First pride parade: A success amidst controversy

Prior to the event, valid concerns about violence erupting circulated, as was the case during similar events held in Brno and neighbouring Slovakia and Hungary. Despite the Czech Republic being the first former communist country in Europe to grant legal recognition to same-sex couples in 2006, the homophobic statements made by leading politicians in the run-up to the Prague Pride festival did little to combat the attitude that gays and lesbians were respected members of the Czech society. President Václav Klaus decided to support deputy chancellor Petr Hájek’s statements in which he labelled homosexuals as "deviant fellow citizens" — a move which brought the festival into the spotlight at home as well as abroad.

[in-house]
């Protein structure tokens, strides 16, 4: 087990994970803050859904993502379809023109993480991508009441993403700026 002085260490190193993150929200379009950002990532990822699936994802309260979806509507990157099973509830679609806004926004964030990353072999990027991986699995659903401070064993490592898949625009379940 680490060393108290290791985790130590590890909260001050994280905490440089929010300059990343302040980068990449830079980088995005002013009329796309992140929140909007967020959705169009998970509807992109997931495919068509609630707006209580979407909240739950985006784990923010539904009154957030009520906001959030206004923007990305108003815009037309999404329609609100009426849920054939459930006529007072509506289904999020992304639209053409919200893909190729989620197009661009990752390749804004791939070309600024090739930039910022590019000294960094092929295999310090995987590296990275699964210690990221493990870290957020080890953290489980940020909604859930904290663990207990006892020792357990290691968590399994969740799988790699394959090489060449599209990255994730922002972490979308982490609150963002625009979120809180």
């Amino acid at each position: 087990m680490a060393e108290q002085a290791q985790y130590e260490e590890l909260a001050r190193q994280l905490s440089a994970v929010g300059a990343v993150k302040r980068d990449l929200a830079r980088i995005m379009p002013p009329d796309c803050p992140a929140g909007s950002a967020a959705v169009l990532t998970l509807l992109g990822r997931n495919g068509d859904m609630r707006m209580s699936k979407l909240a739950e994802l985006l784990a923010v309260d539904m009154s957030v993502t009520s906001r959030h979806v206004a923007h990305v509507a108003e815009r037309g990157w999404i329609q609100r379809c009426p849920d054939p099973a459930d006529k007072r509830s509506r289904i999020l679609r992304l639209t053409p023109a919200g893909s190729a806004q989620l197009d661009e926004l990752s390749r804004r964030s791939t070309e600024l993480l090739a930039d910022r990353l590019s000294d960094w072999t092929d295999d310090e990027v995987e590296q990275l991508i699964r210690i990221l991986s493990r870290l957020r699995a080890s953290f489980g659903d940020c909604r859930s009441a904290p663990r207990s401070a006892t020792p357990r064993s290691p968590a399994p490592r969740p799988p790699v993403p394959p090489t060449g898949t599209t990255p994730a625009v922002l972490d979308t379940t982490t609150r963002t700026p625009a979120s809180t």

The march was part of a greater festival, called Prague Pride and Tolerance Festival, that took part between 10 and 14 August, and offered festival goers to attend about 80 cultural events, panel discussions and, of course, parties.  The organizers’ intention was to attract as large an audience as possible, hence, opting for Prague Pride, rather than Gay or Queer Prague, according to member of the festival’s organizing committee Bastiaan Huijgen. On Thursday, festival goers were, among many other events, invited to a frisky morning walking tour, a lecture about architecture, a theatre performance and a talk show with senior homosexuals who gave the visitors a glimpse into what it was like being a gay in Czechoslovakia in the 70's and 80's.